HMS Reclaim

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HMS Reclaim at Portsmouth Navy Day 1980.jpg
Royal Navy Ensign
Name: Reclaim
Builder: William Simons & Co Ltd, Renfrew[1]
Yard number: 786
Laid down: 9 April 1946
Launched: 12 March 1948
Commissioned: 1949
Decommissioned: 1979
Fate: Broken up, 1982
General characteristics
Displacement: 1,360 t (1,339 long tons)
Length: 66 m (216 ft 6 in)
Beam: 12 m (39 ft 4 in)
Draught: 5 m (16 ft 5 in)
Speed: 12 knots (22 km/h; 14 mph)
Complement: 92 (including 12 divers)

HMS Reclaim was a deep diving and submarine rescue vessel of the British Royal Navy. She was originally intended to be the King Salvor-class ocean salvage vessel Salverdant[2] and was fitted with specialised equipment including underwater television cameras and sonar and echosounding apparatus. She was also equipped for submarine rescue work.

At the time of her commissioning in 1949, Reclaim was the Royal Navy's only vessel capable of carrying out deep diving operations. Upon completion Reclaim was attached to HMS Vernon, Portsmouth as a diving tender.

Operational service[edit]

  • 1948: diving from Reclaim, Petty Officer Wilfred Bollard set a world deep diving record of 535 ft (163 m).
  • 1951: on 14 June 1951 Reclaim found the submerged wreck of the submarine HMS Affray, missing since 17 April, during which operation her new underwater television apparatus was used. One of the divers from Reclaim working on the Affray was Lionel "Buster" Crabb, who later became famous when in 1956 he disappeared in Portsmouth harbour.
  • 1953: Attended the Coronation Fleet Review at Spithead.[3]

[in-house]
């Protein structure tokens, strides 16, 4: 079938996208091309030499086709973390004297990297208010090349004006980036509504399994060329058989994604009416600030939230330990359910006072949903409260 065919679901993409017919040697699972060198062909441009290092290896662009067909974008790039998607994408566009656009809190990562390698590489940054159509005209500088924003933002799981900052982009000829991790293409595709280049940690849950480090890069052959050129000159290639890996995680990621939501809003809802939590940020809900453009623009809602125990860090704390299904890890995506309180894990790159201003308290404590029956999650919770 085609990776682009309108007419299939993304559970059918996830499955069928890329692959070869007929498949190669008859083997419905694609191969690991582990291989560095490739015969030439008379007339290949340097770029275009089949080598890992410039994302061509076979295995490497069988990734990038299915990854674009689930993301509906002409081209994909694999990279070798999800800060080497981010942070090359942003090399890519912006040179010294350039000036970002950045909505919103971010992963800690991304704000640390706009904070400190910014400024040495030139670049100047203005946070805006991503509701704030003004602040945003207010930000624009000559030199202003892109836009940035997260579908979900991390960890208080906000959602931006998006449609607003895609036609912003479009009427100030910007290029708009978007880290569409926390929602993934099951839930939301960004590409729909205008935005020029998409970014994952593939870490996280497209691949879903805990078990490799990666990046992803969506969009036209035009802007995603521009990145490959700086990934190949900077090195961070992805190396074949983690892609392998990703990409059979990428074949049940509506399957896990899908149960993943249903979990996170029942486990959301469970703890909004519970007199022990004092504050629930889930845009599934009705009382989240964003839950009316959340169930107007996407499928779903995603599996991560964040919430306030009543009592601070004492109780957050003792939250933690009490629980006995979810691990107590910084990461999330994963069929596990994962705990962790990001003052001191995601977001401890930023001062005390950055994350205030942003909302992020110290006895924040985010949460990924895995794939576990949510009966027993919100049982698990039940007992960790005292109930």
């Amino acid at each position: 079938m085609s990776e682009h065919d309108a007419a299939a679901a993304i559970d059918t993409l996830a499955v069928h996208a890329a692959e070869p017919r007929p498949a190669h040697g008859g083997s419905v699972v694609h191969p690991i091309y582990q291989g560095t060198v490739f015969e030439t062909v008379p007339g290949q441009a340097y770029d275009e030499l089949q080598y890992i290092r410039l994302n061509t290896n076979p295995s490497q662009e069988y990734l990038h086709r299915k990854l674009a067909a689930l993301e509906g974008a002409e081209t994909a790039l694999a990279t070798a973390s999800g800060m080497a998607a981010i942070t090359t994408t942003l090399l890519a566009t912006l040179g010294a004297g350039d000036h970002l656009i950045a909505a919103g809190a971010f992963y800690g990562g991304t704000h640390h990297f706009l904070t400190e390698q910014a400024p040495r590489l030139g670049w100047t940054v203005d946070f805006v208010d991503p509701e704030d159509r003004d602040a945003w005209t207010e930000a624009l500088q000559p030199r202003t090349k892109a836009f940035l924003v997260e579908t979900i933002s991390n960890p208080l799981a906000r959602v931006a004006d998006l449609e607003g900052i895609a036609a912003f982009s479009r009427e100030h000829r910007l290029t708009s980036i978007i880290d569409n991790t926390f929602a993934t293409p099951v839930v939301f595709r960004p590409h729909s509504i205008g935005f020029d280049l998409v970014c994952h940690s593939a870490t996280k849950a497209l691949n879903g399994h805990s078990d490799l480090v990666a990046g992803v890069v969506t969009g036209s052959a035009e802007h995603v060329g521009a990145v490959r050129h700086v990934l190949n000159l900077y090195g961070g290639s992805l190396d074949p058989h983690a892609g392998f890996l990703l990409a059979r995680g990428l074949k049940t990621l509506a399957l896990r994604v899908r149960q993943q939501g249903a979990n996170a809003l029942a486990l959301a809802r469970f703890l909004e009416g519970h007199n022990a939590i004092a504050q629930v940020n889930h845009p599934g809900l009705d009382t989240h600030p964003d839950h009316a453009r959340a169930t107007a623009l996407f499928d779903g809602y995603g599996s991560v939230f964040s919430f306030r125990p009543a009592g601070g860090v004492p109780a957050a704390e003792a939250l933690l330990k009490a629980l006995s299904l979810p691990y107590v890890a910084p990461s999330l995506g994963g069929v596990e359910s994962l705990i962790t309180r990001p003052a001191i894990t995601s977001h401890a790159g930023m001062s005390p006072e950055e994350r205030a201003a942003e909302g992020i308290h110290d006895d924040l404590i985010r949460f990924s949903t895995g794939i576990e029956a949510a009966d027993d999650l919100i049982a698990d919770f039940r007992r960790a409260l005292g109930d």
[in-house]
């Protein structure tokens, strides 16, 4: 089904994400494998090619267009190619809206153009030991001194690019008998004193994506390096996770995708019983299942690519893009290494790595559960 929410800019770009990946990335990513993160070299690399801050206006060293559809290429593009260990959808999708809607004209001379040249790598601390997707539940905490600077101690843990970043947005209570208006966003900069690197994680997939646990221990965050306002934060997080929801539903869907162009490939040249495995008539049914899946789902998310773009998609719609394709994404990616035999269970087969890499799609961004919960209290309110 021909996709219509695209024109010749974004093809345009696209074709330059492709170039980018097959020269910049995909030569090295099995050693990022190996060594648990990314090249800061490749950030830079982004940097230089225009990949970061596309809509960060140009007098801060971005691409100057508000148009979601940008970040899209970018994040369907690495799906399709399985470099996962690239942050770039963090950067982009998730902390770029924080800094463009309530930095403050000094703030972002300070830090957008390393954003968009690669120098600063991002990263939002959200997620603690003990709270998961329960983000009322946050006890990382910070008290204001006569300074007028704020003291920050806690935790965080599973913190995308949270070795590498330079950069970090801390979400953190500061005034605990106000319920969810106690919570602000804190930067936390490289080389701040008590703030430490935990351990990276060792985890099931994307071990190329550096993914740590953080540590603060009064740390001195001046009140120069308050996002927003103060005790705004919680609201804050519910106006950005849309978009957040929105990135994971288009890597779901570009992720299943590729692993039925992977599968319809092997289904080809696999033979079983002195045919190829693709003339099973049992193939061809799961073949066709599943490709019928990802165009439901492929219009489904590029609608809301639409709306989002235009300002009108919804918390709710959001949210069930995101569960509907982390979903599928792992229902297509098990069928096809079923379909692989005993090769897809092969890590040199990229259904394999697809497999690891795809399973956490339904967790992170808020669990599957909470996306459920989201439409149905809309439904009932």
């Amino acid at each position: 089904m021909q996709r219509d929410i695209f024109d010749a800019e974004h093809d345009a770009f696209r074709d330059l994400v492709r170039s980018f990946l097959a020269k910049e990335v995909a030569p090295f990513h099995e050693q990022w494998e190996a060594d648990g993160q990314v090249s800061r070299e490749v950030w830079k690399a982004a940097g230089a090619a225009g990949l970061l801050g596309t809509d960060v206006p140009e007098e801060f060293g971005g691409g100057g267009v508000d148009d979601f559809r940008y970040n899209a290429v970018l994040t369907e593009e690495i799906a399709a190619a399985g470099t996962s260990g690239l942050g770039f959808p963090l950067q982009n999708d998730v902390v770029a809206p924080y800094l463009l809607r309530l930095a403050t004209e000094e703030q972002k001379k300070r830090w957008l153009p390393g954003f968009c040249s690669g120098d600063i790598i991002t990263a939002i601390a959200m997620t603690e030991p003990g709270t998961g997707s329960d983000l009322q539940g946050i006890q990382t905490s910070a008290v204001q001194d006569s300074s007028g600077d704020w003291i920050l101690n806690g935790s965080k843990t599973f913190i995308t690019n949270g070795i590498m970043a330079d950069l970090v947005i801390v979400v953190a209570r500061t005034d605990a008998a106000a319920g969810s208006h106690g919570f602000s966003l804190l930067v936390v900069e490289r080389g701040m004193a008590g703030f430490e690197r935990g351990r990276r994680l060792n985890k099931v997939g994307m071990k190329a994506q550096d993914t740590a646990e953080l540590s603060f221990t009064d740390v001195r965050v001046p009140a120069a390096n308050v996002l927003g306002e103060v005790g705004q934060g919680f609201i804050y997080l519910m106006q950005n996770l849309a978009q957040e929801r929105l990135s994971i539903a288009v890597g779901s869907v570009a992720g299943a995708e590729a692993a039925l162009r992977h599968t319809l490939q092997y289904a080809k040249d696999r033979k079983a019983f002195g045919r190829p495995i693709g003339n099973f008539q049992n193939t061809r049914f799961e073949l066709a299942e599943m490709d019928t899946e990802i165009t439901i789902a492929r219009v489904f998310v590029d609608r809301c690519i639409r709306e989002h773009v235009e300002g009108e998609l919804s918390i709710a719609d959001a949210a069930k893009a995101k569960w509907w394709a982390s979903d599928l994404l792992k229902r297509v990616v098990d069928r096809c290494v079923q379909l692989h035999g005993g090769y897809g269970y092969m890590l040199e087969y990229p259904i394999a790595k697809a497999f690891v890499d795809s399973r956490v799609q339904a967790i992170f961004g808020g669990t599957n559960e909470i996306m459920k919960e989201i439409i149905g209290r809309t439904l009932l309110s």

• 1956: Lt. George Wookey of the Royal Navy's Clearance Diving Branch dived from HMS Reclaim to set a new deep diving record of 600 ft (180 m) in Sor Fjord, Norway on 12 October 1956.
  • 1960: Reclaim was assigned to HMS Lochinvar, Port Edgar for service as a Mine Counter Measures Support Ship and Diving Trials Ship. From January and May 1961 she carried out diving trials in the Canary Isles. She was later relieved as Mine Counter Measures Support Ship by the minelayer HMS Abdiel, which enabled her to concentrate on her roles as deep diving support vessel.
  • 1962: Deep Diving Trials programme begun, culminating in ten dives off Toulon in 1965 to 600 ft (180 m).
  • 1968: Reclaim took part in the salvage operation on the Air Lingus Viscount 803 Aircraft EI-AOM, the "Saint Phelim", which had crashed into the Irish Sea off Tuskar Rock on 24 March 1968. Over a period of 26 days, divers working from the Reclaim performed 91 dives in depths of 250 ft (76 m), managing to salvage a third of the aircraft's wreckage. Unfortunately, when Reclaim attempted to raise the fuselage to the surface using straps instead of nets, the wreckage broke apart upon reaching the surface and sank.
  • 1974: Reclaim despatched to Harstad in Norway in May to recover a ditched Wessex helicopter from HMS Hermes. The Wessex was only located when Reclaim, using its underwater camera capability snagged the helicopter with the camera. A largely successful operation was spoiled when the gearbox and engine pulled out of the body of the aircraft.
  • 1977: Reclaim attended the 1977 Silver Jubilee Fleet Review off Spithead. Reclaim was the only ship to attend both the Coronation and Silver Jubilee reviews.[3]
  • 1979: Reclaim (at that time the oldest ship in the Navy), was paid off, to be replaced by the new Seabed Operations Vessel Challenger.
  • 15 May 1982 arrived at Bruges, Belgium for demolition.[1]


HMS Reclaim served as a filming location for the Doctor Who serial "The Sea Devils" in 1971.[4]

It was the last British warship to have sails. Although rarely used, they could add half a knot to her speed.[3]


  1. ^ a b "Reclaim". Clyde Built Ships. Caledonian Maritime Research Trust. Retrieved 27 August 2016.
  2. ^[dead link]
  3. ^ a b c "HMS Reclaim". Art to Sea. Hampshire & Wight Trust for Maritime Archaeology.
  4. ^

External links[edit]